The Sanhedrin wanted to kill them but they were encouraged not to so simply beat them and told them again not to speak in the name of Jesus but it didn't work (Acts 5:40-42).

Enter Stephen
Stephen is also preaching in the name of Jesus and encounters a rather belligerent group of men who when they were unable to defy the logic and truth being spoken through Stephen decided to bear false witness against Stephen before the Sanhedrin (Acts 6:11-14).

When asked if the accusations were true, Stephen gives them some history of Israel, citing the scriptures they followed, but when Stephen convicts them in 7:51-53, they get extremely angry and drag him to the streets and stone him to death. Apparently the truth hurts.

We are also introduced to Saul here (Acts 7:58), who agrees with killing Stephen (Acts 8:1).

**I find it amazing although I am not surprised... 8:3 talks about Saul going from house to house and dragging people off to prison... that people are imprisoned simply because they believed differently. Then I compare that to our culture today... perhaps we do not always go so far as to imprison people but the court system does impose some pretty hefty financial penalties for those who may believe differently. If not that, perhaps a debilitating social stigma.

**One need only go so far as the comments section of a YouTube video or Facebook post to see this same level of hatred played out over differing views. Instead of taking a rational look at the ideas or views, the comments quickly break down into nasty attacks on the opposing person's character in a way that attempts to convey the notion that "if you don't believe the way I do then you must be wrong" - only in a much more destructive way. Acts 13:45 illustrates that this was what people did 2000 years ago as well.

So after Stephen's death, the people scatter - and the message of Jesus spreads.

Back to Saul
Remember Saul, who we met just a moment ago? He was a big-time persecutor of Christians and witnessed the stoning of Stephen. He is still on the rampage trying to imprison others who believed in Jesus (Acts 9:1-2).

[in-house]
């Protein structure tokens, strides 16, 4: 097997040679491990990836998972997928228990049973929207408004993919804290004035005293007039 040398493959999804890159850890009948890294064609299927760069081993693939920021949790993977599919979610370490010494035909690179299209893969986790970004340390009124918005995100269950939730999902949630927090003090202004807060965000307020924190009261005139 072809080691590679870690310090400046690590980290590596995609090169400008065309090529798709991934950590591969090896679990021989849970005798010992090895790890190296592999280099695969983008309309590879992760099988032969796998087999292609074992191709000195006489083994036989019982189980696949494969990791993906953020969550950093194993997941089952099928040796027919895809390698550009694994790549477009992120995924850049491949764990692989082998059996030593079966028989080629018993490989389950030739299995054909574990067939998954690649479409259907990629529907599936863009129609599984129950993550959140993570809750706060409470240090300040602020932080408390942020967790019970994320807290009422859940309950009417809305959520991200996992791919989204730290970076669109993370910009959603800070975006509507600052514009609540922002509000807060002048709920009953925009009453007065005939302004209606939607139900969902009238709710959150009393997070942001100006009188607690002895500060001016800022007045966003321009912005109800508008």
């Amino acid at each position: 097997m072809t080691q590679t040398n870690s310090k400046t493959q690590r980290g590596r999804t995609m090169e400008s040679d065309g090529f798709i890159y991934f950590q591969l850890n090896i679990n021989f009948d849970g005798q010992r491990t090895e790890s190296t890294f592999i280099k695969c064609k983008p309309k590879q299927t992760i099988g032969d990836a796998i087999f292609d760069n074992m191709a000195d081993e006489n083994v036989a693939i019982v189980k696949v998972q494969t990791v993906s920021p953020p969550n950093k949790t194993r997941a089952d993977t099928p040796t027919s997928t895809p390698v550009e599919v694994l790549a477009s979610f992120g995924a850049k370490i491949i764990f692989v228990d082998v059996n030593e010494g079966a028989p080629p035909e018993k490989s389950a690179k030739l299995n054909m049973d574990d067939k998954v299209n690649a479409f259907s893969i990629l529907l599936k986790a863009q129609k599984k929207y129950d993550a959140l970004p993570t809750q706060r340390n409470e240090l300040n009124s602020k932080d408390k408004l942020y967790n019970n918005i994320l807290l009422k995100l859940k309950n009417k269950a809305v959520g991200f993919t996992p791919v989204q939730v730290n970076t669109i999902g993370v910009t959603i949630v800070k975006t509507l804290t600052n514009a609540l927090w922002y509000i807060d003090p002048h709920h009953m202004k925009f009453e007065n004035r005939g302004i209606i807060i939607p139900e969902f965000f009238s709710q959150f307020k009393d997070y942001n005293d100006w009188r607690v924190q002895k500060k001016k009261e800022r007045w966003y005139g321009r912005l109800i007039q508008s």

Jesus has another plan. He confronts Saul personally, and when asked "Who are you, Lord" by Saul, responds with "I am Jesus, whom you are persecuting." (Acts 9:5).

**Whoa! What a moment for Saul. Imagine. That which you vehemently deny to the point of imprisoning those who don't deny it - personally speaks to you. Wake up call. How do you continue to deny Him after such an encounter?

So Saul, in short order, gets baptized and begins to proclaim Jesus as the Messiah. What a turn around! Naturally, folks were skeptical of this conversion (Acts 9:21). It did not take long before they tried to kill him too (Acts 9:23). The guy they all looked to for doing this work was now the guy they wanted to kill too. Sigh.

Some time later Peter has a dream about a sheet full of animals (Acts 10:11-12). A voice calls out to Peter to get up, kill and eat. The voice also calls out that what God has made clean we must not call common. Hey, that is good news for all the bacon lovers out there.

It was a two-fold message as it also related to the Gentiles. Jews did not associate with them as they were viewed as unclean. God, however, meant for the work of Jesus on the cross to cover them as well. Peter was to accept and spread the gospel to the Gentiles as well.

We are now slowly transitioning over to Paul and much of his adventures. We see the spread of the good news beginning to spread across the landscape and while there are many who are coming to know Jesus as the Messiah, there are still many who oppose the teaching.

Paul actually spends a great deal of this time in prison. (Looks like the persecutor was persecuted himself quite heavily - the irony). Nonetheless, this time allowed Paul to write up those letters that are now a part of the New Testament.

Take a peek at these great videos that give an overview of the book of Acts by our friends over at the Bible Project...

Until next time...